Although there's no cure for multiple sclerosis, Nancy McMullen, of Darlington, says she has found an effective therapy in raising sheep — sheep that will be featured in a competition next month designed to promote local farms and the healthy eating of their products.
"This farm is my therapy," the owner of the nearly 15-acre All Saints Farm said.
McMullen and her partner, Dee Beyer, raise about 60 sheep on the fenced-in pastures; the sheep are minded by five sheepdogs.
The retired nurse, who worked in the recovery room at the University of Maryland Harford Memorial Hospital in Havre de Grace, has been running her farm for about 15 years.
She started out raising horses, then cattle and eventually sheep, which graze in the grassy fenced-in pastures adjacent to cornfields and Darlington's Francis Silver Park.
"The animals don't wait; they want to eat now, so if you don't feel good and you're laying in bed, sorry for your luck," McMullen said.
McMullen was diagnosed with MS, a disease of the central nervous system, 10 years ago. She operates the farm and manages the sheep flock with help from medication and Beyer, who is also her romantic partner.
"We fell in love over the sheep," she said.
Farm to Chef Maryland
Their lamb will be the All Saints entry in the 2014 Farm to Chef Maryland competition, during which 33 farmers from across the state will be paired with chefs who will cook a dish based on the products provided by the farmers.
All Saints is one of about 10 Harford and Cecil counties farms taking part in the competition, which is scheduled for Sept. 29 at the American Visionary Art Museum in Baltimore.
McMullen has been paired with Scott Hines, the chef de cuisine for Heavy Seas Alehouse of Baltimore. Hines visited the farm recently to meet McMullen and Beyer.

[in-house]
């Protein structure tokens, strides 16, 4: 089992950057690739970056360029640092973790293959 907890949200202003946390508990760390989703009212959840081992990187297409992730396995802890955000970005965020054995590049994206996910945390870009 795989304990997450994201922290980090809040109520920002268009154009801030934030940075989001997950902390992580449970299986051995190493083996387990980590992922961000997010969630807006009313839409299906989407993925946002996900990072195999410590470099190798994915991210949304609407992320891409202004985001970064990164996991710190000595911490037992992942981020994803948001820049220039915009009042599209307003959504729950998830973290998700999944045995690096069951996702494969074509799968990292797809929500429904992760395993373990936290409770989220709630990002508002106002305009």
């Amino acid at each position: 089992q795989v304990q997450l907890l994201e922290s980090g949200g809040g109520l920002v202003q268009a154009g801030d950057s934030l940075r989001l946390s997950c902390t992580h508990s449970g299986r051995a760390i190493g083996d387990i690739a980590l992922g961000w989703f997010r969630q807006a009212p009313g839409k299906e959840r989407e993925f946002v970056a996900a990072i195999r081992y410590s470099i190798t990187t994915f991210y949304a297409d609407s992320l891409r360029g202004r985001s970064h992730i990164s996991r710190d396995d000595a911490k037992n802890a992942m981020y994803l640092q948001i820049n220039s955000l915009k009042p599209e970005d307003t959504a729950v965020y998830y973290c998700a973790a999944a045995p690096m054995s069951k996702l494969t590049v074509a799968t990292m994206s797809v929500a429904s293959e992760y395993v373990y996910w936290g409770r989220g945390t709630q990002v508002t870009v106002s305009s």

"I'm really tickled that we got paired with a place that also makes small craft beer," Beyer said.
Proceeds from Farm to Chef benefit Days of Taste, which is a "community outreach program" for The American Institute of Wine & Food. Days of Taste is a cooperative effort of chefs and farmers to teach elementary school students about how their food gets from the farm to the table and promote healthy eating with locally-raised products.
"That was the buy-in for me, to bring something like this to Harford County, so kids grow up understanding the value of our family farms," Sherifa Clarke, a member of the Farm to Chef planning committee, said.
Clarke, who visited the farm with Hines, is also the general manager and co-owner of the Laurrapin Grille in Havre de Grace. She and her husband, Bruce, own the restaurant.
"The kids are our future, so if they don't learn this now, our family farms are going to be gone," she said.
Other participating Harford County farms include Granova Poultry Partners of Forest Hill, Level Farm Beef of Churchville and Deer Meadow Farm of Aberdeen. Chefs from some Harford County restaurants are also participating, including Laurrapin and Pairings Bistro of Bel Air.
Clarke said the chefs must create their dishes based only on products available at the farms.
"There's nothing better than a bunch of chefs trying to impress each other," she said.
More information about Farm to Chef and a full list of participants can be found online at http://www.farmtochefmd.com.
Working the sheep
Beyer and McMullen showed Hines how they work the flock with the dogs and feed the sheep their daily supplement of feed pellets.
"[It's] a very small amount of supplement that has vitamins, minerals and some extra protein," McMullen explained. "They don't get enough to sustain them, but it's just a little boost."
McMullen stressed that the sheep are "grass finished," meaning they subsist on the grass in the pasture rather than living in pens and just eating animal feed products such as corn.
"That's the way it was meant to be; you finish them on grass," McMullen explained. "It tends to be way healthier for the human and the sheep."
One of their sheepdogs sprinted after several sheep, its tongue hanging out, on commands from McMullen to herd them.
"Come on, you lambs," McMullen called out as she coaxed the lambs to the feeding trough.
Beyer and McMullen also showed Hines and Clarke their herbs, such as the mint that will also be a component of Hines' lamb dish, as well as eggs that will be part of the dish, and gave them samples of cooked lamb.
Hines has been cooking for 10 years, and he participated in last year's Farm to Chef competition.
He said the lamb will be the primary ingredient in a lamb Bolognese dish with house-made garganelli pasta and an egg-based sabayon made from Heavy Seas' Gold Ale, Parmesan cheese and mint.
"It'll be like a savory, eggy cheese sauce for the lamb," he said.
Hines said sabayon is typically made with wine, but he is using Heavy Seas beer in this case.
"I'm really excited about it, anything these little farmers can do to teach kids where their food comes from," McMullen said of the competition.